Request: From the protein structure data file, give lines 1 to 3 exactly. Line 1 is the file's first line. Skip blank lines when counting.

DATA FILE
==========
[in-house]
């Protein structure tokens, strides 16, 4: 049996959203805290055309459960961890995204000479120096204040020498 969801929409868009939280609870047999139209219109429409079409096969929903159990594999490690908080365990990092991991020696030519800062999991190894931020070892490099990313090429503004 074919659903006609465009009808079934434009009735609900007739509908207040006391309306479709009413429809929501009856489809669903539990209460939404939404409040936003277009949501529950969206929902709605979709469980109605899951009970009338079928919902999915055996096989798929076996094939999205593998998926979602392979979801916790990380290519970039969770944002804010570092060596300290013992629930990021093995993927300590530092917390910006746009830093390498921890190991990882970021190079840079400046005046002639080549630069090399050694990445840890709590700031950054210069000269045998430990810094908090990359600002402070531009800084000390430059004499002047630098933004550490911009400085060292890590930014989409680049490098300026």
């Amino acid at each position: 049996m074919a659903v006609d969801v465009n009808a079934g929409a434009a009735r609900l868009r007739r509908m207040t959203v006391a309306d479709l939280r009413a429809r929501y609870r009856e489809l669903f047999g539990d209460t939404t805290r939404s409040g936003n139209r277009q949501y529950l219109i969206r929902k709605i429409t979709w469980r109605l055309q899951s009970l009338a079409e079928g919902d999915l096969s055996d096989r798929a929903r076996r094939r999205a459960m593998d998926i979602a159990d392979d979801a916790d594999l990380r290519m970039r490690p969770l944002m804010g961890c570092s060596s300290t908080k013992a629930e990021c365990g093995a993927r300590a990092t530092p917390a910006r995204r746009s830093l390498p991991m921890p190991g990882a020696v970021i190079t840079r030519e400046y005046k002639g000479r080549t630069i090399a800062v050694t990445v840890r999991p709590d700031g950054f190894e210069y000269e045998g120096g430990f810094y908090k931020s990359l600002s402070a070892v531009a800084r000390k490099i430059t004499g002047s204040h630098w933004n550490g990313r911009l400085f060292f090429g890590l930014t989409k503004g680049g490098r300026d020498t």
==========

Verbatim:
[in-house]
């Protein structure tokens, strides 16, 4: 049996959203805290055309459960961890995204000479120096204040020498 969801929409868009939280609870047999139209219109429409079409096969929903159990594999490690908080365990990092991991020696030519800062999991190894931020070892490099990313090429503004 074919659903006609465009009808079934434009009735609900007739509908207040006391309306479709009413429809929501009856489809669903539990209460939404939404409040936003277009949501529950969206929902709605979709469980109605899951009970009338079928919902999915055996096989798929076996094939999205593998998926979602392979979801916790990380290519970039969770944002804010570092060596300290013992629930990021093995993927300590530092917390910006746009830093390498921890190991990882970021190079840079400046005046002639080549630069090399050694990445840890709590700031950054210069000269045998430990810094908090990359600002402070531009800084000390430059004499002047630098933004550490911009400085060292890590930014989409680049490098300026």
């Amino acid at each position: 049996m074919a659903v006609d969801v465009n009808a079934g929409a434009a009735r609900l868009r007739r509908m207040t959203v006391a309306d479709l939280r009413a429809r929501y609870r009856e489809l669903f047999g539990d209460t939404t805290r939404s409040g936003n139209r277009q949501y529950l219109i969206r929902k709605i429409t979709w469980r109605l055309q899951s009970l009338a079409e079928g919902d999915l096969s055996d096989r798929a929903r076996r094939r999205a459960m593998d998926i979602a159990d392979d979801a916790d594999l990380r290519m970039r490690p969770l944002m804010g961890c570092s060596s300290t908080k013992a629930e990021c365990g093995a993927r300590a990092t530092p917390a910006r995204r746009s830093l390498p991991m921890p190991g990882a020696v970021i190079t840079r030519e400046y005046k002639g000479r080549t630069i090399a800062v050694t990445v840890r999991p709590d700031g950054f190894e210069y000269e045998g120096g430990f810094y908090k931020s990359l600002s402070a070892v531009a800084r000390k490099i430059t004499g002047s204040h630098w933004n550490g990313r911009l400085f060292f090429g890590l930014t989409k503004g680049g490098r300026d020498t």